“You, sir! You mentioned with its growth in fandom, blossoming youth hockey culture, and lively downtown that it would be perfect.”

“Lies! The moron Bergevin must have put me up to this at the last General Manager’s meeting.” Bettman turns around, admiring his oil painting of Crosby once more. “Good thing we have Mario Lemieux on speed dial. Tell him to get PPG Paints Arena ready - he’s got a regional to host.”

As expected, the Penguins dispose of the Capitals in the playoffs, and the Predators take down a jet-lagged Blues team coming back from South Korea.


Host City: Glendale, AZ

Philadelphia Flyers (13) v. Winnipeg Jets (4)

Dallas Stars (12) v. Vegas Golden Knights (5)

In looking for another host city, Phoenix/Glendale makes a lot of sense. The abundance of hotels, conference centers, and warm weather checks a lot of boxes of what a league would look for in a neutral site location. Plus, it provides local Coyotes fans a chance to actually watch playoff hockey, so that’s a huge benefit.

Furthermore, it’s expected that tons of Vegas fans will make the nearby trip to Glendale, but Winnipeg fans ultimately make up the largest percentage of travelers. Bettman is shocked that a Canadian team has such a following, but everyone who actually knows hockey kind of expected it.

In essentially a home game on bad ice, the Jets defeat the Flyers 7-5 in a game featuring next to no defense. Meanwhile, William Karlsson can’t sustain his 24.0 shooting percentage and the Golden Knights fall 3-1 to the Stars.


Host City: Chicago, IL

Colorado Avalanche (14) v. Boston Bruins (3)

Anaheim Ducks (11) v. Toronto Maple Leafs (6)

“Hey Daly, wouldn’t it be great, just great, if we got the Blackhawks outdoor playoff games at home? Whatever their seed is, we’ll say that they’re in the North region and host everything at Soldier Field. It may be mid-April, but it’ll still be cold in Chicago! The ice will be great!”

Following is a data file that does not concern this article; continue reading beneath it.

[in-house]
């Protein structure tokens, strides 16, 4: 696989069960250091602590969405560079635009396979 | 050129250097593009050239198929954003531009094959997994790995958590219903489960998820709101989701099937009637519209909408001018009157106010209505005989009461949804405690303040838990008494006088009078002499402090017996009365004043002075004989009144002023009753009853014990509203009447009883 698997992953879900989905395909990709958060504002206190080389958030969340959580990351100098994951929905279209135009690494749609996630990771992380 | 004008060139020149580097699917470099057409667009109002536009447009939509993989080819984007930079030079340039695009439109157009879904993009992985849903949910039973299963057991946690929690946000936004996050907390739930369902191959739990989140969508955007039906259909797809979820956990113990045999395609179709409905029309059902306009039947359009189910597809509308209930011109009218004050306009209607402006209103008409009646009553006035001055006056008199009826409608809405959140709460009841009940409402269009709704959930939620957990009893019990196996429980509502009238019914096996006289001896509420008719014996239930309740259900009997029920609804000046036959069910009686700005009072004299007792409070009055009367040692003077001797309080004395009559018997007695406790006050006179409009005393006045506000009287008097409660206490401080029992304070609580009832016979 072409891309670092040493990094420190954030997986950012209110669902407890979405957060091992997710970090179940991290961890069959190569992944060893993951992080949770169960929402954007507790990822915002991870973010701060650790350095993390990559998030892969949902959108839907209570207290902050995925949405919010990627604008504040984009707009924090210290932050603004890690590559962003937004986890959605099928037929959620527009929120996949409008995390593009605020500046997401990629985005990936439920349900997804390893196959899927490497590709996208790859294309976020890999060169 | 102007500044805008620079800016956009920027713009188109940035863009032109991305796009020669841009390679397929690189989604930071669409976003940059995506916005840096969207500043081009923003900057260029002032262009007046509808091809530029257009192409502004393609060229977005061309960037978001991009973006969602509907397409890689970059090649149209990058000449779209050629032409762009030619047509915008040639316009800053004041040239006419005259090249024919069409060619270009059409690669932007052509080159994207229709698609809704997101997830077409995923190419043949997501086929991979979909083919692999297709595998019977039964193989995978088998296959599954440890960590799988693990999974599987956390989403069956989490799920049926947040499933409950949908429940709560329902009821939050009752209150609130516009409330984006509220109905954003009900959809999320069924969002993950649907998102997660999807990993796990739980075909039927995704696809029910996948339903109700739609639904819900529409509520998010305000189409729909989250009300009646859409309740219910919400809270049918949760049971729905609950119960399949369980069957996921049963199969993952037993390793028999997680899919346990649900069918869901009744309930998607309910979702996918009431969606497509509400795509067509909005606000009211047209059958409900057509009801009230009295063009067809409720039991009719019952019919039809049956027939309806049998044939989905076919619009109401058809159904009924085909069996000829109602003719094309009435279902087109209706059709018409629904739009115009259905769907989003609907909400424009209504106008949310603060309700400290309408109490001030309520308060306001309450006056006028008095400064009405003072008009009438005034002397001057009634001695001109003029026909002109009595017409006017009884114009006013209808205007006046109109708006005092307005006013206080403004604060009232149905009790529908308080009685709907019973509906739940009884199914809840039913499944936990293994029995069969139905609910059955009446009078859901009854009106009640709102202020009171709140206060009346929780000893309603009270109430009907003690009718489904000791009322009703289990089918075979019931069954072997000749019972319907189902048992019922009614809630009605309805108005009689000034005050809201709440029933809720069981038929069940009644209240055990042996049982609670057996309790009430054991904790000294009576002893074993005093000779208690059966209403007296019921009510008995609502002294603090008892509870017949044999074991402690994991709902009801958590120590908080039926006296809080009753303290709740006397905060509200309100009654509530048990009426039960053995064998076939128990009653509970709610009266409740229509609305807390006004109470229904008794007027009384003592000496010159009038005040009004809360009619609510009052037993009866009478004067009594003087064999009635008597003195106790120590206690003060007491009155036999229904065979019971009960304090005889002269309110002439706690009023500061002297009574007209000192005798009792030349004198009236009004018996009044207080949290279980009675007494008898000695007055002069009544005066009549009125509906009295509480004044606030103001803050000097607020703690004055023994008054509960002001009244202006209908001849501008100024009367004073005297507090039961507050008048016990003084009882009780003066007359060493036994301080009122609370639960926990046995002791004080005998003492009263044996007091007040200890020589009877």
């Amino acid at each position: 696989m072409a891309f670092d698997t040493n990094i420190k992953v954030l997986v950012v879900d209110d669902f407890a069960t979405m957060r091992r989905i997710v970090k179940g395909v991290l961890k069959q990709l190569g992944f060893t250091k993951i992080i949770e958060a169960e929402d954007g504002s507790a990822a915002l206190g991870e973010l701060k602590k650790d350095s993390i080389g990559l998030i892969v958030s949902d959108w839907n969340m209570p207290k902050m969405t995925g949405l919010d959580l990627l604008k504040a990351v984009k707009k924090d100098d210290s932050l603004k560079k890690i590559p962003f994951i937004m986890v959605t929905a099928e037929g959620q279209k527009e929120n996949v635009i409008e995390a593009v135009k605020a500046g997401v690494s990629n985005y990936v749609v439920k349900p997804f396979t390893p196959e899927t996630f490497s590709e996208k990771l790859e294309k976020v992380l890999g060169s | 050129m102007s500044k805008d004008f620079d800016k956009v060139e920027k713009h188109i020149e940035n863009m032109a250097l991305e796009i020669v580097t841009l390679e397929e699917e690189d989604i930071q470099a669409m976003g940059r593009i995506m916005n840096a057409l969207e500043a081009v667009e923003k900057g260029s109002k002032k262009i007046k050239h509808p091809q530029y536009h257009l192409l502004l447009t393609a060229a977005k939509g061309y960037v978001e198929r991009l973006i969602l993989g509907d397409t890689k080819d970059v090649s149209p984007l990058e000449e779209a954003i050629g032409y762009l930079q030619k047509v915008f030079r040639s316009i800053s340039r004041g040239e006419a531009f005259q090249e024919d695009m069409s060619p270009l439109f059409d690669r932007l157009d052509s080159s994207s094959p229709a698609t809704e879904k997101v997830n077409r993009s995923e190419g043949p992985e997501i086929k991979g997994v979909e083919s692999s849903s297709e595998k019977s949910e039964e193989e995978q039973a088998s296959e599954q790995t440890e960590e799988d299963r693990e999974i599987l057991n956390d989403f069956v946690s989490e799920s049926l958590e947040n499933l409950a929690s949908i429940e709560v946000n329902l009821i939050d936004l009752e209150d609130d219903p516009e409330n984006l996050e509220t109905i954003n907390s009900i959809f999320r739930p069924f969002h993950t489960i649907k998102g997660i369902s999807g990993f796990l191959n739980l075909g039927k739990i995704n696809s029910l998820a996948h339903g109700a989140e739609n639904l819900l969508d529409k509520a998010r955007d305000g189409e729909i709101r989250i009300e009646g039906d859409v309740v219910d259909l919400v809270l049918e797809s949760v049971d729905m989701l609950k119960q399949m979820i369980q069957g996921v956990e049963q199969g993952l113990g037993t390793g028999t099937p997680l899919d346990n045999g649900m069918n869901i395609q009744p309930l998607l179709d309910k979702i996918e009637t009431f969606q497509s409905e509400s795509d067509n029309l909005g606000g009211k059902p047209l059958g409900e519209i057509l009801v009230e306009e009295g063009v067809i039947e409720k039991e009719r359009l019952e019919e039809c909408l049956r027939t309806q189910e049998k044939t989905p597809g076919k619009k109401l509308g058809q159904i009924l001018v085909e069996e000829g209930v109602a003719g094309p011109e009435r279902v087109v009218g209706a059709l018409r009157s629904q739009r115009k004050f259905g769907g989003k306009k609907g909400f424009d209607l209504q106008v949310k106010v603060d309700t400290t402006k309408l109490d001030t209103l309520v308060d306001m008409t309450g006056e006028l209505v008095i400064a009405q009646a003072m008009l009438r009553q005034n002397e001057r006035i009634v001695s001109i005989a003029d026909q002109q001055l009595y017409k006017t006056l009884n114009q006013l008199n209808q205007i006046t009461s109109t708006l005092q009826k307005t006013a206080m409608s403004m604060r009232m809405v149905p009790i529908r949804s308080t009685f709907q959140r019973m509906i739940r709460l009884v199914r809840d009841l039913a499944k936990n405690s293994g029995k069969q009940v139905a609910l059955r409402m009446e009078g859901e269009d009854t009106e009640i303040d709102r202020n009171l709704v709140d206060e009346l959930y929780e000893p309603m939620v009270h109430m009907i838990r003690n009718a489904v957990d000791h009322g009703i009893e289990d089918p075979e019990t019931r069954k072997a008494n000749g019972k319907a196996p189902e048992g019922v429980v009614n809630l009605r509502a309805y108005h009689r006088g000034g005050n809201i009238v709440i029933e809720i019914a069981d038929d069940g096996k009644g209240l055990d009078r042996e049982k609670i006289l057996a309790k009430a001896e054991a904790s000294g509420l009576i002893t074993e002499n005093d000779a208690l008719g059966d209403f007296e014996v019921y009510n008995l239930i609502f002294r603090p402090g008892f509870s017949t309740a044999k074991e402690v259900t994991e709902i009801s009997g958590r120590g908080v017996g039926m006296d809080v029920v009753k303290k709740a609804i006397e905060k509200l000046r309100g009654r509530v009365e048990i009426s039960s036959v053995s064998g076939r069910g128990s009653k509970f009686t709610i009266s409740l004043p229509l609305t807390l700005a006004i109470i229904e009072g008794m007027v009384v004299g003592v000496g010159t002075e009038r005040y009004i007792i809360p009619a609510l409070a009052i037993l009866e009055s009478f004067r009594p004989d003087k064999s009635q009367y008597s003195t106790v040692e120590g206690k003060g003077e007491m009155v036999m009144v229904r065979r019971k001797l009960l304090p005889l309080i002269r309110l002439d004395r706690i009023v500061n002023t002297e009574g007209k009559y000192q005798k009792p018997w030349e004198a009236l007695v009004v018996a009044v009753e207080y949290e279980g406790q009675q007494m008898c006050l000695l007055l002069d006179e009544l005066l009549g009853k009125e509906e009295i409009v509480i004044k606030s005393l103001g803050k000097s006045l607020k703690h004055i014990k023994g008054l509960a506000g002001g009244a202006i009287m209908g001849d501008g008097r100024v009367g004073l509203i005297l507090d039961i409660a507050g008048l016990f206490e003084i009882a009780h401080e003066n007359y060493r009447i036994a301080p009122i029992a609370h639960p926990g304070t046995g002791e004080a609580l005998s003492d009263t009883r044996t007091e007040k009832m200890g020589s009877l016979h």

“Well, Gary, the Blackhawks didn-”

“Oh, one sec Bill, I have Rocky Wirtz on the line.” “Yep, you got it Rocky! Get Soldier Field ready, we’re coming to Chicago!” -click- “Alright Bill, what was that you were saying?”

“The Blackhawks didn’t make the playoffs.”

“Oh f-”

Unfortunately, the ice and weather ends up being horrible, as Chicago weather in mid-April is actually just showers and temperatures in the low-40s. Nobody shows up because, if they’re going to be stuck in that kind of weather, it’ll be while watching their kids play little league.

The ice slows down the skill of the Bruins, but they still beat the Avalanche, who are really just happy to be here. The Leafs, on the other hand, are so slowed down by the ice that the aging Ducks are able to catch them. After losing 4-0, they announce that Auston Matthews, William Nylander, and Mitch Marner all left with upper-body injuries and won’t play for nine months. Meanwhile, Ryan Kesler posts a shirtless photo on instagram holding one tooth from each of them.


Host City: Seattle, WA

Los Angeles Kings (15) v. Tampa Bay Lightning (2)

San Jose Sharks (10) v. Minnesota Wild (7)

Why not see how the potential expansion market handles playoff hockey? In a test to see how many fans come out to watch, the NHL determines having Seattle host is a great idea. Plus, two of the teams in this region are from California, so travel will not be a huge issue here. Of course, most fans end up coming in on buses from Vancouver, but the NHL just ignores that fact.

The Tampa Bay Lightning keep up their reputation as one of the most feared teams in the league, defeating the Kings 5-1. The next game between the Sharks and Wild, dubbed “the Battle of Brent Burns”, is much more exciting, ending in a 2-1 overtime victory for the Sharks as Joe Thorton accidentally passes the puck into the net. Even the media doesn’t criticize Devin Dubnyk, as who could have realistically expected Thorton to actually put a puck on goal?

Elite Eight:

For the Elite Eight, all region host cities remain the same as in the previous round.


Host City: Pittsburgh, PA

Pittsburgh Penguins (9) v. Nashville Predators (1)

Midway through the first period, P.K. Subban scores off of a screaming slapshot from the point. But wait! The Penguins challenge for offsides, saying Filip Forsberg is offsides! Overturned!

Midway through the second period, Colton Sissons scores as Matt Murray lets an easy save leak behind him. But wait! The referee says no goal! He was in the process of blowing his whistle!

Midway through the third period, Jake Guentzel scores for the Penguins. But wait! Letang had brought the puck clearly over the blue line before the goal.